One in a series of articles checking out the careers of Warrington's sporting legends, who take a much deserved place in our Hall of Heroes

TENDING to Brian Bevan’s toes, discovering a World Cup winner, scoring on his England debut and lifting the FA Cup with a white elephant tied to his calf – all in a career for Freddie Worrall.

Born in Warrington on September 8, 1910, Worrall led a varied life, one that first saw him make a name on the sporting scene as a professional footballer with Portsmouth.

It was there he played as an outside right, becoming a beaten FA Cup finalist in 1934 but returning five years later to lift the cup after seeing off Wolverhampton Wanderers 4-1 at Wembley.

As was Worrall’s superstitious nature, he put the triumph down to the lucky mascots tied around his socks, and not least the ritual of having to put on manager Jack Tinn’s spats – worn over the instep and ankle – it had to be Worrall and it had to be left spat first.

Rumour has it when Pompey lost to Manchester City in ’34, nerves had led to Worrall putting Tinn’s right spat on first by mistake.

“He walked onto the pitch in the ‘39 cup final and round the top of his socks he had a white elephant, a lucky horseshoe and some other things,” laughed Worrall’s daughter Mavis. “It would probably be a bit dangerous now!

“The spats, it’s stupid when you think about it, but it was an honour for him to put on Jack Tinn’s spats.

“They held that cup longer than anyone else, because it was never played for during the war.”

Worrall was capped twice for England, scoring on his debut in a 1-0 win over Holland in 1935, but when war came a career that spanned more than 300 games for Portsmouth was cut shortand he returned to Warrington.

He had started his career at Oldham Athletic and after leaving the south coast he joined the fire service, while also enjoying a stint with Crewe Alexandra in 1946-47.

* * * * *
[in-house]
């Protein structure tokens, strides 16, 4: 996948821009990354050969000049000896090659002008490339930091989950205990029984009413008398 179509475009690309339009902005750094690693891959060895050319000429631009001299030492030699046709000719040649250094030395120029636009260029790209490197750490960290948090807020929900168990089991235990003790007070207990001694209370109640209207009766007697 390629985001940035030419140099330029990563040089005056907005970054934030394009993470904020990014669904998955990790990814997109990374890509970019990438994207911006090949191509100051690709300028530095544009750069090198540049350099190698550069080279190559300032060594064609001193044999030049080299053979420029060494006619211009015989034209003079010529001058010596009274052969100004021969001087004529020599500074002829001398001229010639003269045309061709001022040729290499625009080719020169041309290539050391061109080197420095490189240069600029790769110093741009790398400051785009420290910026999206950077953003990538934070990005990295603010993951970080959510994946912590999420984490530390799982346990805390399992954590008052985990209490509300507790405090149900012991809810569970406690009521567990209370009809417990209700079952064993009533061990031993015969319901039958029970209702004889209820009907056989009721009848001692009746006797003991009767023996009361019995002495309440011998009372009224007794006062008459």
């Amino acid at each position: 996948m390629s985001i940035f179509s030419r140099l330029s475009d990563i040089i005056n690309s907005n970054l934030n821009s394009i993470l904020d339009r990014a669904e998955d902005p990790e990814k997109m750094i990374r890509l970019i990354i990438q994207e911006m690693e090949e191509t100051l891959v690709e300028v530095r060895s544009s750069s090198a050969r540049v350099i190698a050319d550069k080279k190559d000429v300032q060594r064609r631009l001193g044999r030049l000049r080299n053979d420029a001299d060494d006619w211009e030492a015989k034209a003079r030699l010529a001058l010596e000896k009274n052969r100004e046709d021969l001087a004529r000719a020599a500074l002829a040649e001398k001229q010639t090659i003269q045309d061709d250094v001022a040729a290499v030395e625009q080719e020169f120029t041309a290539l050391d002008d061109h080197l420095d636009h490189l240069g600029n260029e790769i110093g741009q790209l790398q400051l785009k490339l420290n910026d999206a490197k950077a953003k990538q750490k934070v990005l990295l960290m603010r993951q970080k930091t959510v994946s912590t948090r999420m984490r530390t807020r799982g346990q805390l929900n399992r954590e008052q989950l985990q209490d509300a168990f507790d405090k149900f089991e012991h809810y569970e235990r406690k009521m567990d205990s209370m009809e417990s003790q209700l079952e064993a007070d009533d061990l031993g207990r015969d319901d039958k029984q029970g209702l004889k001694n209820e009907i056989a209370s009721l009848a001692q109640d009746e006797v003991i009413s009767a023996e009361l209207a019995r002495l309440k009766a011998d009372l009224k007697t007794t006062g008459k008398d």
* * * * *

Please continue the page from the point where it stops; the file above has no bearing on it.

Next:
“He used to get postcards from Portsmouth FC, saying they were playing in such and such a place in the north and could he turn up with his boots,” added Mavis, who still lives in Warrington.

“He didn’t enjoy the fire service much.”

Luckily for Worrall he was able to turn his hand back to sport, this time rugby league with Warrington.

“The manager at the time, Chris Brockbank, only lived around the corner from us on Ellesmere Road and asked my dad what he was doing,” explained Mavis.

“He said he was doing this course, training to be a masseur, so he did the course and Chris asked if he wanted to practice on the players.

“One of them was Brian Bevan, who was apparently a bit of a crank as well. My dad used to have to stick elastoplasts between each of his toes before every game!”

Worrall left Warrington with Brockbank when Ces Mountford, Challenge Cup winner with Wigan in 1951, was appointed coach.

“Ces Mountford came in from Wigan and brought all his own staff, so my dad and (former skipper) Freddie Ryder were out of a job,” continued Mavis.

“Not long after that he joined Stockton Heath and was with them for 13 years.”

It was as manager of Stockton Heath, now Warrington Town, that Worrall lent advice to one Roger Hunt, who became a World Cup winner with England in 1966.

“I remember him coming to our house to talk to dad,” said Mavis. “He told Roger to choose the team closest to where he lived, so he did and went from strength to strength.

“From then on three of them would go to every home game at Liverpool once Roger started.

“My father and I became devout Liverpool supporters, but my sister was a Manchester United fan – so it didn’t go down well!”

Hunt added: “Freddie had played internationally and won the cup with Portsmouth. I asked him about an offer with Swindon and said I had an offer from Liverpool.

“He was very knowledgeable about the game and did a lot of good there with the lads of that era – he told me he thought I would be better off going to Liverpool.”

Mavis concluded: “My dad said if he’d had his time again he would've played rugby league, because they could have two jobs at the time.

“I think he enjoyed his time at Portsmouth, but he would have preferred to have been at Wilderspool Causeway. He had quite a varied career really.”

See Freddie in the 1939 FA Cup Final footage below - watch out for him in the number 7 shirt